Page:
4. Bulk buying: They use odd weights on packages so that it is harder to compare prices on smaller portions. They rely on your human nature to not check your product labels. They trick you into thinking bulk is more economic. Offering sales on bulk items may not save you money. Statistics show that you may end up throwing away half, which leaves you spending more initially and eventually purchasing another one to replace the part you threw away.
  5. Product placement: When you look at items on the grocery store shelf, you are actually looking at how they strategically place items for higher sales. Items at eye level and just below (for kids eye level), are more expensive and sell better. The cheaper store brands and healthier choices are located on bottom shelves and top shelves.
  6. Sales: Most sales are not really good deals. They alter wording in sales circulars and on packaging to grab your attention. One of my favorite examples: an ad for a popular brand of cheese says, “2 for $5” when the product normally sales for $2.49. They just made another $0.02 off of each sale of two! They rely on human nature, people thinking they got a deal and not bothering to read price labels
  7. Bundles: Would you buy 10 of a product at $1 each or 10 for $10? Again, people thinking they are getting a deal. When they could purchase the 2 they needed and still pay $1 each and save the other $8!
  8. Small vs. Large: Check out the sales in the section for what you are looking for. Sometimes you will see a smaller quantity on sale when the larger quantity is cheaper. My favorite example: a popular brand of cheese advertises the sale of their 8 oz. bag of shredded cheese at 2 for $5. The large 16 oz. bag normally sales for $4.98 cents.
  9. Shelf Coupons: When you see a blinking coupon dispenser near the item it was created for, take the coupon. Hold the coupon for a later date when the product is on sale. With these coupons they try to lure you into thinking you are getting a deal right then! My favorite example: a popular brand of dry boxed vegetable pasta sales for $1.49. A coupon dispenser gives me a coupon for $0.75 off the purchase of two. If I wait until the Buy One, Get One sale of the pasta every 6 weeks or so, I can get two boxes for $0.74 instead of two boxes for $2.23 cents. P.S. Don’t take more than 4 coupons at a time. Coupon etiquette people!
  10. End Caps: These items are not typically new or on sale! The real deals are featured on the end caps near the front of the store. They are where you will find the sales ad items. Price compare other end cap items to be sure that it is really a good deal.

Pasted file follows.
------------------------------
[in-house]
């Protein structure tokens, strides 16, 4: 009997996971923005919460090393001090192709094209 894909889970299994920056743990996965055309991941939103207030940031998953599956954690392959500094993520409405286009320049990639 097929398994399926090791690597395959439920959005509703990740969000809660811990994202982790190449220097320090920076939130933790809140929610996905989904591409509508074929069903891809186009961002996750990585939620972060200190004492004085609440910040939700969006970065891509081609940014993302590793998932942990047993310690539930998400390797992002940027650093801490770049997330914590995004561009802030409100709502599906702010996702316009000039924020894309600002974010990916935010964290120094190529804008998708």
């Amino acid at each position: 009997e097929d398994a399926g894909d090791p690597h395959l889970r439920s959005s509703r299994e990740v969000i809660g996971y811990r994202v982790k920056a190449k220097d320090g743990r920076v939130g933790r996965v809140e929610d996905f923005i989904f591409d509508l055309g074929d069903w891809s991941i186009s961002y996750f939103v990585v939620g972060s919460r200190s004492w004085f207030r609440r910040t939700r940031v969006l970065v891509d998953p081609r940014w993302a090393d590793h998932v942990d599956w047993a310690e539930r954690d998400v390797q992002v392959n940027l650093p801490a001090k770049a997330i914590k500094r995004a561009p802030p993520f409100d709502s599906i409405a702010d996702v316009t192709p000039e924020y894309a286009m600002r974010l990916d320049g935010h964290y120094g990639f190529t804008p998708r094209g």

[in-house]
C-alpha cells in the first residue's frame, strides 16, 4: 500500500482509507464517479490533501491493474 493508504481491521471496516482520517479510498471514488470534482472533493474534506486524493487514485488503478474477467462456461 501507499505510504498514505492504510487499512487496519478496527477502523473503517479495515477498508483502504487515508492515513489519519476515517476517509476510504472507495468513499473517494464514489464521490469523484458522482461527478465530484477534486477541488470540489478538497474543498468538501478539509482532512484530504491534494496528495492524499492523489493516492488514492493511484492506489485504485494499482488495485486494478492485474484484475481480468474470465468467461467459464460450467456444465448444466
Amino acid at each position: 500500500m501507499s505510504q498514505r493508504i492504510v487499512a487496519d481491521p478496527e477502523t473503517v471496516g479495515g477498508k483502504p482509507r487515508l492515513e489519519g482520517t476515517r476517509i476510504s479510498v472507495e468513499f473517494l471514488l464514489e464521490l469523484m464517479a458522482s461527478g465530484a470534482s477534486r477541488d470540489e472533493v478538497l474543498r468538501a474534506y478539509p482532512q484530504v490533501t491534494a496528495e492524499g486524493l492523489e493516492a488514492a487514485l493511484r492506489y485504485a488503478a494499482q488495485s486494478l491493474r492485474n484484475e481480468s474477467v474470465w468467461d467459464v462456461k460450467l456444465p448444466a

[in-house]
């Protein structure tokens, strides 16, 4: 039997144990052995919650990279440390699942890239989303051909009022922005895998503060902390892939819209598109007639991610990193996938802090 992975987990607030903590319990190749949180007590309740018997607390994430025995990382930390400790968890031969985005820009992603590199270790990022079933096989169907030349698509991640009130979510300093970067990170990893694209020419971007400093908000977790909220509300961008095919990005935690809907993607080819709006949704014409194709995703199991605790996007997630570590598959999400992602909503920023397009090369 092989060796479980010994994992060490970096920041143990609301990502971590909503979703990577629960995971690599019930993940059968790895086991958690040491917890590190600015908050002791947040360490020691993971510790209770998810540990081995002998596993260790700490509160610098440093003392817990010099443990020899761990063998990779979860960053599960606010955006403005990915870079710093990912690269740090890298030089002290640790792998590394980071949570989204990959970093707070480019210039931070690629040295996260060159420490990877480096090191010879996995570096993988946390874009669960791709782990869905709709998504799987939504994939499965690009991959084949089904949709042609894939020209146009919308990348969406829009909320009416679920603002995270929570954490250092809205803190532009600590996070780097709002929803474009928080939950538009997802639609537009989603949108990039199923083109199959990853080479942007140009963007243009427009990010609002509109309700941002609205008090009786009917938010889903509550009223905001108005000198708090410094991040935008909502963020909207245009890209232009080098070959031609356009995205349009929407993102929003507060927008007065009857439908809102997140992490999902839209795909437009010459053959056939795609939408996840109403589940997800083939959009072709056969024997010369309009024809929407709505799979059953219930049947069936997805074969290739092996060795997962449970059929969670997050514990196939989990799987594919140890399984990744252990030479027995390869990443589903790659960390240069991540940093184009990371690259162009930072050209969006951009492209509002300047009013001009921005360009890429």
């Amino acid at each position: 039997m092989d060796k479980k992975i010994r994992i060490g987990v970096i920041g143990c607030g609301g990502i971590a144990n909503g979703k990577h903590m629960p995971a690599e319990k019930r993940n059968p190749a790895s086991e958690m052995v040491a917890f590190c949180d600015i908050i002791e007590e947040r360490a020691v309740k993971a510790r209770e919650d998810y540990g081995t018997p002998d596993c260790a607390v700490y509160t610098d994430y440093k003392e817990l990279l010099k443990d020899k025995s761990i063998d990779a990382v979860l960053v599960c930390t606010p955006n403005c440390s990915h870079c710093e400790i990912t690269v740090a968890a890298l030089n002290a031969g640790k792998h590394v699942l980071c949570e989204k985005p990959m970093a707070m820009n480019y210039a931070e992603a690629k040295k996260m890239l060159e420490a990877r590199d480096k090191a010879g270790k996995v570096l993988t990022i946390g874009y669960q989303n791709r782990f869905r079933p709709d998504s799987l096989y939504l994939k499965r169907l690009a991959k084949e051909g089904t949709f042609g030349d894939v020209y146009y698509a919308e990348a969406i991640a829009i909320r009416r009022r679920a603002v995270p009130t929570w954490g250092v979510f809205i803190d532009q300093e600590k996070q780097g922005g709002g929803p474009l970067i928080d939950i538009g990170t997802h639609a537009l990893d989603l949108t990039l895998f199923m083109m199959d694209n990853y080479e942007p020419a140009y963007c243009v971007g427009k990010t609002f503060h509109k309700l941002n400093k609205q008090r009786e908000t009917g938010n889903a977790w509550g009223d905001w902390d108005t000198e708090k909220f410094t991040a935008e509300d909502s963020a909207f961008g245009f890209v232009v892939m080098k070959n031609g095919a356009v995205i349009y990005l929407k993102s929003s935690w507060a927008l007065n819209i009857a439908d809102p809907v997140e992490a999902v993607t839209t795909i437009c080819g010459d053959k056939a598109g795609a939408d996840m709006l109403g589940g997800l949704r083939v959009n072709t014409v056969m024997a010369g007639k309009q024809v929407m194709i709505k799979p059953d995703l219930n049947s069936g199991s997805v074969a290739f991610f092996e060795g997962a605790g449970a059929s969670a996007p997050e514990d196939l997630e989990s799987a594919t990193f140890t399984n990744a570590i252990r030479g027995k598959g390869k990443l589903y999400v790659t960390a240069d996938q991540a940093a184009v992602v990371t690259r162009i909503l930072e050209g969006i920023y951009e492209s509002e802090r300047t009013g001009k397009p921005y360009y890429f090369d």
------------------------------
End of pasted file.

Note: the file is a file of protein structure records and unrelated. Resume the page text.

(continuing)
11. Floor Mats: Some sections of the store have rubber mats on the floor. These are strategically placed so that you must slow down. Pay attention to what products these mats are laying in front of the next time you are shopping. Stay away from the mats so that you don’t get caught up in their trap!
  12. The Check-out Line: Always wonder why there are so many lanes but no cashiers? Strategy! The longer you wait in line, the more you buy those high dollar magazines, unhealthy candy bars, snacks and sodas. Don’t let them win!

These strategies are based on human nature and science. But not all shoppers will fall for every technique or strategy laid out by the grocery stores. However, they do work against those of us with tight budgets.3

Somehow we always spend just a little more than we planned. When transitioning to a healthy lifestyle we have to protect our health not just our wallets. Being aware of these devious tactics is essential to shopping smarter.

Now that you understand some of the strategies of the grocery store, you can better plan your shopping trips. This will not only help you to stay focused on your healthy living transition, but it will help you save money. As you put this into practice when you shop, you will laugh at some of the outrageous tricks that you use to fall for! Sit back and watch how others get totally played  in the grocery store game.

Reading Labels

The Nutrition Facts panel on packaged foods is your best friend in the grocery store! This little gem is the tool that you will use when making healthy choices. You will be using the Nutrition Facts label when shopping, to decide which items are healthy enough to buy.

We will get into detail about what the facts panel contains and how to use it in post 8 of the: 10 Ultimate Ways to Master Your Healthy Living Transition series. For now, let me give you a quick overview.

You will see the nutrition information for the food item that is inside the labeled package. Some of the nutrients that you will see facts for are: fats, cholesterol, sodium, sugar and ingredients. We want to pay attention to sodium and sugar, at this point.